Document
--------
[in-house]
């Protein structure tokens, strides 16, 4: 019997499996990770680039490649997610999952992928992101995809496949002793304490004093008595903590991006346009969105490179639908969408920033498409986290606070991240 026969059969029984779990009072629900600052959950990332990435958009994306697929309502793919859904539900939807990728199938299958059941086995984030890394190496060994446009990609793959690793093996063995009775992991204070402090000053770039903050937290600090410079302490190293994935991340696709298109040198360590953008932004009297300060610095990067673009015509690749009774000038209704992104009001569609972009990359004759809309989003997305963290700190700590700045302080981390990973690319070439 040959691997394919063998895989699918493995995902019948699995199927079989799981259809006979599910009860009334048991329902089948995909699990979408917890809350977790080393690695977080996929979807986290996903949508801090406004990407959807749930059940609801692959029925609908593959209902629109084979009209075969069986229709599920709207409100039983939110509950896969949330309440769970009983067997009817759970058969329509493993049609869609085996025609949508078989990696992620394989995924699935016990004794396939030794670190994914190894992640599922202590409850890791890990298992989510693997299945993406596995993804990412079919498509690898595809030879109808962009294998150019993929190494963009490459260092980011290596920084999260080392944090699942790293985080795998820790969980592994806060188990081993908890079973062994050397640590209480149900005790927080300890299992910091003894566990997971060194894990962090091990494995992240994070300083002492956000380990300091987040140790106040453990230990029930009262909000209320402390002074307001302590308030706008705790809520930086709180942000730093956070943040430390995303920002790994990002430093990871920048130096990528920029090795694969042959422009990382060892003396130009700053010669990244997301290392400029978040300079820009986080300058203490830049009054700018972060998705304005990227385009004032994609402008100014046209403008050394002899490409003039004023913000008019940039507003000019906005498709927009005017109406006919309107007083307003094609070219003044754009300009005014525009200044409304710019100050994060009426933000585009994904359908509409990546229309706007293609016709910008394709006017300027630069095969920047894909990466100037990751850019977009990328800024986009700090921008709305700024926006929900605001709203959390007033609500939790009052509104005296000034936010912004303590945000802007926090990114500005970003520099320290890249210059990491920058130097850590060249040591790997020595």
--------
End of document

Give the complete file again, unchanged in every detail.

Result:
[in-house]
């Protein structure tokens, strides 16, 4: 019997499996990770680039490649997610999952992928992101995809496949002793304490004093008595903590991006346009969105490179639908969408920033498409986290606070991240 026969059969029984779990009072629900600052959950990332990435958009994306697929309502793919859904539900939807990728199938299958059941086995984030890394190496060994446009990609793959690793093996063995009775992991204070402090000053770039903050937290600090410079302490190293994935991340696709298109040198360590953008932004009297300060610095990067673009015509690749009774000038209704992104009001569609972009990359004759809309989003997305963290700190700590700045302080981390990973690319070439 040959691997394919063998895989699918493995995902019948699995199927079989799981259809006979599910009860009334048991329902089948995909699990979408917890809350977790080393690695977080996929979807986290996903949508801090406004990407959807749930059940609801692959029925609908593959209902629109084979009209075969069986229709599920709207409100039983939110509950896969949330309440769970009983067997009817759970058969329509493993049609869609085996025609949508078989990696992620394989995924699935016990004794396939030794670190994914190894992640599922202590409850890791890990298992989510693997299945993406596995993804990412079919498509690898595809030879109808962009294998150019993929190494963009490459260092980011290596920084999260080392944090699942790293985080795998820790969980592994806060188990081993908890079973062994050397640590209480149900005790927080300890299992910091003894566990997971060194894990962090091990494995992240994070300083002492956000380990300091987040140790106040453990230990029930009262909000209320402390002074307001302590308030706008705790809520930086709180942000730093956070943040430390995303920002790994990002430093990871920048130096990528920029090795694969042959422009990382060892003396130009700053010669990244997301290392400029978040300079820009986080300058203490830049009054700018972060998705304005990227385009004032994609402008100014046209403008050394002899490409003039004023913000008019940039507003000019906005498709927009005017109406006919309107007083307003094609070219003044754009300009005014525009200044409304710019100050994060009426933000585009994904359908509409990546229309706007293609016709910008394709006017300027630069095969920047894909990466100037990751850019977009990328800024986009700090921008709305700024926006929900605001709203959390007033609500939790009052509104005296000034936010912004303590945000802007926090990114500005970003520099320290890249210059990491920058130097850590060249040591790997020595």